On Twitter, Roseanne Barr described Obama’s aide Valerie Jarrett as the offspring of the Muslim Brotherhood and Planet of the Apes. After this profoundly offensive and racist statement, ABC cancelled the very popular reboot of Barr’s sitcom “Roseanne.” ABC’s statement was the epitome of brevity, clarity, and punch:
Statement by Channing Dungey, president, ABC Entertainment
Roseanne’s Twitter statement is abhorrent, repugnant and inconsistent with our values, and we have decided to cancel her show.
The only thing I could do to improve that is add an Oxford comma.
How to be ready for anything
Statements like this don’t happen by accident. ABC’s response in this crisis reflected careful planning — the kind Melissa Agnes describes in her book Crisis Ready. To reveal how a response like this comes to be, I conducted a chat with Melissa this morning on Facebook Messenger. Here’s a lightly edited transcript.
Josh: Hi, Melissa. I’m guessing you saw the news about Roseanne Barr and how she got her show cancelled at ABC.
Melissa Agnes: I did indeed.
Josh: I have to say, I was impressed by the firm and very brief response from ABC.
Melissa: When something like this happens (when you are thrown into a controversial viral issue), there is a recipe for response:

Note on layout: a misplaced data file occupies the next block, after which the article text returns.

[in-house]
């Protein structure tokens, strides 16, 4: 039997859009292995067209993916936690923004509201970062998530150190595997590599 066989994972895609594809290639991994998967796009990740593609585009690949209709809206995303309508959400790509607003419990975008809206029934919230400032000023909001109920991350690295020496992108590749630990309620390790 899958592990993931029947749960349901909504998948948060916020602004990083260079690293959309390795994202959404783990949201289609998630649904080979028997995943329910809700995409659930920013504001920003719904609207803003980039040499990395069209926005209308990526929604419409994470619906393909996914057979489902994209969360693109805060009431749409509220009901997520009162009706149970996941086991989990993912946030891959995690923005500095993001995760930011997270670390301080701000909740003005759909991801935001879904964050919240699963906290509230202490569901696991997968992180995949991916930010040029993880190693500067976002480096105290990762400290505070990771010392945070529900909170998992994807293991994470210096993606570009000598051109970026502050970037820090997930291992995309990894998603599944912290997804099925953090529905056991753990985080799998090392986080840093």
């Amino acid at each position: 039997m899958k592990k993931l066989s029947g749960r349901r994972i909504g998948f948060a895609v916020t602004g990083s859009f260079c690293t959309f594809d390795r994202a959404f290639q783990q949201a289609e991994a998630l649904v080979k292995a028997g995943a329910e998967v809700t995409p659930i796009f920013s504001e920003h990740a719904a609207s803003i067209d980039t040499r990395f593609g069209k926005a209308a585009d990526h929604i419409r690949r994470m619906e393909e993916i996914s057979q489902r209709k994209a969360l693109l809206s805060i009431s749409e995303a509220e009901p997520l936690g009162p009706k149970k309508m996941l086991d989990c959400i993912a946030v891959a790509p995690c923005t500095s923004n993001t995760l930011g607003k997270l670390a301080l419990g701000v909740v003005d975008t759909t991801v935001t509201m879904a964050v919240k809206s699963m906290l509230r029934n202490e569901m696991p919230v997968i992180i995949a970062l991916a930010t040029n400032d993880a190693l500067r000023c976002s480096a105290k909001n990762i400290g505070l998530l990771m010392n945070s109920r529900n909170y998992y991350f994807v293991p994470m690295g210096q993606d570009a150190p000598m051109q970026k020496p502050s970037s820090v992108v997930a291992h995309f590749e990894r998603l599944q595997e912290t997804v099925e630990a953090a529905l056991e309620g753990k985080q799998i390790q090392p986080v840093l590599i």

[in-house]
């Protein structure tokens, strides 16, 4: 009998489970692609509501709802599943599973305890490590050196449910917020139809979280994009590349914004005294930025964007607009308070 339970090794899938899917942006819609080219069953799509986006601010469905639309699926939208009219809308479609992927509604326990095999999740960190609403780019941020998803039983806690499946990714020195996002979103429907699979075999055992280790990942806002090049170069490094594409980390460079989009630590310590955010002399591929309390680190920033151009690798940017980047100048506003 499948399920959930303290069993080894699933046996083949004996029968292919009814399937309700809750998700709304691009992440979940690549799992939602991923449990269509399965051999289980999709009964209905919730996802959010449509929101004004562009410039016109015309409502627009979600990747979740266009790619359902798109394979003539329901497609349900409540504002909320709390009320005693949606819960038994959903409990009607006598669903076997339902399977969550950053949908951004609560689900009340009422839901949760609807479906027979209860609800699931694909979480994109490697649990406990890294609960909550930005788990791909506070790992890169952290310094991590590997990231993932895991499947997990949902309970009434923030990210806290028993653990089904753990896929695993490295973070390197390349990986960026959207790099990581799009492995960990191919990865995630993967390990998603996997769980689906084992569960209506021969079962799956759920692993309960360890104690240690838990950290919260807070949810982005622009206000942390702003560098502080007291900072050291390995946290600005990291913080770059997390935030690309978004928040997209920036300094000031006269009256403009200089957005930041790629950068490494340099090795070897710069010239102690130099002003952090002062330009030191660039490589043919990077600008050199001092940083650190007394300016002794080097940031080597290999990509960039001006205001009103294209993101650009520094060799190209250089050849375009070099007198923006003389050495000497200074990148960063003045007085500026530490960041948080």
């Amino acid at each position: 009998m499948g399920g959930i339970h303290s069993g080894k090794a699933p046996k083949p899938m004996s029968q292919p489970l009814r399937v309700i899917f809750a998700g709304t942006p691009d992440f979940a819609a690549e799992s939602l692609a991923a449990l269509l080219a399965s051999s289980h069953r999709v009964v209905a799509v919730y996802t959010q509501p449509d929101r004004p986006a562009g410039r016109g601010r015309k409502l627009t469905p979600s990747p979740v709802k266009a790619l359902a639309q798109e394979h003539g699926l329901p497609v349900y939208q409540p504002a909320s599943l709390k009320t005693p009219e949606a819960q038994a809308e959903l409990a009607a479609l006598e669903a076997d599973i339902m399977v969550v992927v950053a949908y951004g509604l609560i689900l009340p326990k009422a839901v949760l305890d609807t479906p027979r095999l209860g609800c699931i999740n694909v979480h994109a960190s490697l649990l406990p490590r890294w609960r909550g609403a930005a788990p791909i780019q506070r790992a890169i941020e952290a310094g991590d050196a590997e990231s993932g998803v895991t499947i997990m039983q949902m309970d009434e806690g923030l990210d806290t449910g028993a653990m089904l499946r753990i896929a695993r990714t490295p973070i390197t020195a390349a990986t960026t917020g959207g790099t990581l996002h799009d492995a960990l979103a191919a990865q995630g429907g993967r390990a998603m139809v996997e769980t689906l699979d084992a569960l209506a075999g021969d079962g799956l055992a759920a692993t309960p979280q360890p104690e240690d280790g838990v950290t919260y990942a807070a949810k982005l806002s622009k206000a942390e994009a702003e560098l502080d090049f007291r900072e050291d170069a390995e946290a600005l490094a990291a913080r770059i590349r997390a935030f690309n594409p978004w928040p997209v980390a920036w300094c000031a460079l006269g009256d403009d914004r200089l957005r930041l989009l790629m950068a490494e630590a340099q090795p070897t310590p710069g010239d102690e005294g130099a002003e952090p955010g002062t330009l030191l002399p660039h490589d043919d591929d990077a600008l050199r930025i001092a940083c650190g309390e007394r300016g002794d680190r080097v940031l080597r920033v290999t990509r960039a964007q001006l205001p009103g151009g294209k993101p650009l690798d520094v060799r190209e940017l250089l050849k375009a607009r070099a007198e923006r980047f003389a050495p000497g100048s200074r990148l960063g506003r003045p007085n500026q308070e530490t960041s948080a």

Be thoughtful – think through the situation in alignment with your organization’s core values, understand both sides of the controversy, assess the risk, etc.
Be decisive – make a decision based off of your values, this understanding, and the assessment, and…
Be clear and concise – a short, strong statement that clearly explains your position, decision, and reasoning.
Then, be quiet.
Controversial issues are not ideal – especially when you’re thrown into them – because segregation is inevitable.
Therefore, you want to be thoughtful, decisive, clear and concise, and then let the conversation unfold as you’ve made your stance.
ABC did this well.
Josh: Let’s take this apart a bit, because you have a lot to say there.
For example, “be decisive.” On the one hand, ABC didn’t want to be associated with a person who compared an Obama advisor to an ape. On the other, this was a hit show with a lot of revenue associated with it. The tendency would be to hedge. But in the end, they decided quickly.
I think they thought it through (your point one) and decided the advertisers would soon be deserting them.
Melissa: They needed to decide quickly. They would have been faced with rising virality and criticism against them had they not.
Josh: And “clear and concise” — well, they were fantastic at that. Very brief statement.
I also noticed this tweet from Bob Iger, who is the CEO of Disney, ABC’s parent company.
From Channing Dungey, President of ABC Entertainment: “Roseanne’s Twitter statement is abhorrent, repugnant and inconsistent with our values, and we have decided to cancel her show.”
There was only one thing to do here, and that was the right thing.
— Robert Iger (@RobertIger) May 29, 2018
That speaks to a coordinated corporate strategy.
Melissa: It is also possible that they were (crisis) ready for this type of event, as it was a predictable high-risk situation with Barr
If they were my client, they would have been, so I would not put it past them.
Josh: As I saw this unfold, I definitely thought of your book, which recommends putting a plan in place. But I guess with Roseanne Barr, you know just what to prepare for. Her tweeting something offensive is about as predictable as the fact that an airline will, at some point, face a plane crash event.